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RIM May Work Free From Its Rut: Analyst

A former Research In Motion bear says the tide may be turning for RIM.

Updated from 11:40 a.m. EDT

A former bear on

Research In Motion


has changed his tune as distress signals about the economy have quieted down.

JPMorgan analyst Ehud Gelblum upgraded RIM to neutral Tuesday after the company's day-long

Capital Markets event

Monday in Orlando.

Gelblum said it wasn't so much the copious amounts of BlackBerry Kool-Aid that swayed him as it was his sense that the crushing economic slump may be easing.

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A self-described macro bear, Gelblum put a

sell rating on RIM

in March, citing rising unemployment and the daunting challenges to BlackBerry sales in a tight-fisted consumer market, among other reasons.

Investors shrugged off his warning. RIM shares are up 74% since Gelblum affixed his sell rating on the stock. The belief that stability is now at hand has fueled the recent tech rally. The Nasdaq is up 11% so far this year.

But, as some tech analysts suggest, a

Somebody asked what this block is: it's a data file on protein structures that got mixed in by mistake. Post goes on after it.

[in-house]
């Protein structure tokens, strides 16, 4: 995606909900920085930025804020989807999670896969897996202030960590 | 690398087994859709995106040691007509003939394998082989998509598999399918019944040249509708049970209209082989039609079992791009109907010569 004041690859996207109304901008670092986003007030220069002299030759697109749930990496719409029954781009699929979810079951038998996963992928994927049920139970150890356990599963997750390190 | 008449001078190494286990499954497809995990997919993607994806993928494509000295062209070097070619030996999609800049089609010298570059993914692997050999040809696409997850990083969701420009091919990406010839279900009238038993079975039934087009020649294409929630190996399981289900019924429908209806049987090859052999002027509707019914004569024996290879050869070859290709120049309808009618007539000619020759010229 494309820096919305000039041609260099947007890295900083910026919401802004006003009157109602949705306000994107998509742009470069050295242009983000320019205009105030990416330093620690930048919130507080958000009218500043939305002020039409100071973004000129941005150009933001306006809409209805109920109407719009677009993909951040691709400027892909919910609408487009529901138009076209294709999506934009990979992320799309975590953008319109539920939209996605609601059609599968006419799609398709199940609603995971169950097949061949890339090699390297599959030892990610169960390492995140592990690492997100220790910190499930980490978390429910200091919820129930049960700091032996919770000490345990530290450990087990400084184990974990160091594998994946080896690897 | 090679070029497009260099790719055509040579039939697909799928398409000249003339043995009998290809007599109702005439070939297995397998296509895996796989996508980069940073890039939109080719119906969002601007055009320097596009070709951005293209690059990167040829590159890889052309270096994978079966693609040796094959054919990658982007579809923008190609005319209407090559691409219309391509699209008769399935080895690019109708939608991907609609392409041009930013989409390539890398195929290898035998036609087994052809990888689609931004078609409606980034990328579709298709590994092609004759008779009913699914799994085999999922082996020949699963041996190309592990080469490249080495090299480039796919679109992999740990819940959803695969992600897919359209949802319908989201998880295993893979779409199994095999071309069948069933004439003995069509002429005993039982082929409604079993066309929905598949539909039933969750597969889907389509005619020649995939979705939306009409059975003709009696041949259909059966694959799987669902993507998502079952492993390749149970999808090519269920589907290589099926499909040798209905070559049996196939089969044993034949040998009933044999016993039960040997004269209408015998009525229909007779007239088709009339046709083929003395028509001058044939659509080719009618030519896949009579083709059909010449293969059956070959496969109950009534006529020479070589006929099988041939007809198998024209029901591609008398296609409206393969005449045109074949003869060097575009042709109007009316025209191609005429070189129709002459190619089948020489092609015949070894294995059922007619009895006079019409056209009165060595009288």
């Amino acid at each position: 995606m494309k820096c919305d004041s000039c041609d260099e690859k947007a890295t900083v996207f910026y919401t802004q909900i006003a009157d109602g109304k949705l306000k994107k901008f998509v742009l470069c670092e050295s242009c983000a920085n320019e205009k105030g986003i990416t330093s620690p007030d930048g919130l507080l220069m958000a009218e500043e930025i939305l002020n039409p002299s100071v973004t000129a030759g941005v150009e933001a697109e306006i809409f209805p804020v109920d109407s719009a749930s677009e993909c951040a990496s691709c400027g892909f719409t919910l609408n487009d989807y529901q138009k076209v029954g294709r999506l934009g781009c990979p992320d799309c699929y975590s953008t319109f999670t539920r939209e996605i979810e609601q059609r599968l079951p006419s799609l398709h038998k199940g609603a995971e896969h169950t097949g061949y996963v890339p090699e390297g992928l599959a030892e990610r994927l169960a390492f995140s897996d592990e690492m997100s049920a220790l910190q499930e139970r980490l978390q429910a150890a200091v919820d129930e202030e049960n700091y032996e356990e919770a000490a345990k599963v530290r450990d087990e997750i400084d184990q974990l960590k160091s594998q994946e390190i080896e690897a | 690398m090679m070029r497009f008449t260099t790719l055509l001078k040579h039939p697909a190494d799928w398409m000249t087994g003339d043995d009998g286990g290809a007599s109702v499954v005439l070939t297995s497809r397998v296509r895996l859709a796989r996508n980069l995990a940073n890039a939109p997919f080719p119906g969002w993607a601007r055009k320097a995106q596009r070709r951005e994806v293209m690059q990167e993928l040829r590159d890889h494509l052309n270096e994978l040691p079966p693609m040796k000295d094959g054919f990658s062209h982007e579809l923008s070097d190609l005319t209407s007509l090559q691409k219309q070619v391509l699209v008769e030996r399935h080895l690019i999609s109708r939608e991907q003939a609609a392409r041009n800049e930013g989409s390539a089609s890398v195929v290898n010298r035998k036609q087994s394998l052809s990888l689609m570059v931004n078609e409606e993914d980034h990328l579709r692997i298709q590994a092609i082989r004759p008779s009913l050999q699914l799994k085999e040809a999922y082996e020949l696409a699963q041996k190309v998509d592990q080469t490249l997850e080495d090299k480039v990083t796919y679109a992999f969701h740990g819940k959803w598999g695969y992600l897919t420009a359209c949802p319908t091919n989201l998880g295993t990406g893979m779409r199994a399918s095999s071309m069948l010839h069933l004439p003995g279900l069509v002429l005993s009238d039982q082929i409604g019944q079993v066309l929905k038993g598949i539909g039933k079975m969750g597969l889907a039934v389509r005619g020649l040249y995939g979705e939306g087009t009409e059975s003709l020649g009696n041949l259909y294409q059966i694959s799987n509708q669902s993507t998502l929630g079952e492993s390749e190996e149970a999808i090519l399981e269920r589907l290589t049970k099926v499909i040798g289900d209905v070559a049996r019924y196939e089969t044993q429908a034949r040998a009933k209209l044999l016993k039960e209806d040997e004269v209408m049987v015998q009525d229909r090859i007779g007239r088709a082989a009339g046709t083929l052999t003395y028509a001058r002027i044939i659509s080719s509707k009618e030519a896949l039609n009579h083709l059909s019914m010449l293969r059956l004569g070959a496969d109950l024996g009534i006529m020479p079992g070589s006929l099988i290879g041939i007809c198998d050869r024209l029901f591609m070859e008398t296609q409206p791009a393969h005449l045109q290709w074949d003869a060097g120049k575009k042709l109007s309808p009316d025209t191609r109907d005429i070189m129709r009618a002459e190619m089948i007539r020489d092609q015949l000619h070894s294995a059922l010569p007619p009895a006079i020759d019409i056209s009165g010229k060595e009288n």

consumer-powered recovery won't last

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if unemployment keeps rising, personal savings rates increase and home prices dive.

But Gelblum says that downward cycle that once gave him pause may have been broken. Mutual fund and 401(k) statements look less dismal and mass layoffs may be slowing down, he said, adding that "people feel a little more secure these days."

If the rounds of big layoffs stop and people feel less threatened, they will probably start to loosen up on spending. That would in turn help boost corporate profits and reduce the need for more job cuts.

So it's possible, says Gelblum, "that the whole system can somehow pull itself up by the bootstraps and recharge itself automatically."

Other conditions seem to be helping RIM lately.

Two major changes emerged in the first quarter. According to RIM, phone companies said more than half of all the phones they are selling are smartphones. And second, the BlackBerry Curve outsold the popular


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iPhone for first place among smartphones last quarter.

And though the company made no mention of the two new BlackBerry devices -- the Tour (formerly Niagara) and Apex (Pearl Flip) -- that RIM watchers were expecting at Verizon. Verizon is expecting to start selling both phones this quarter, according to a source close to the company.

RIM will need the new BlackBerries and a next generation of its touchscreen Storm this year as new smartphones from Apple,





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hit the market.

RIM shares were up 0.8% to $74.86 in recent trading, while the Nasdaq was falling 0.69%.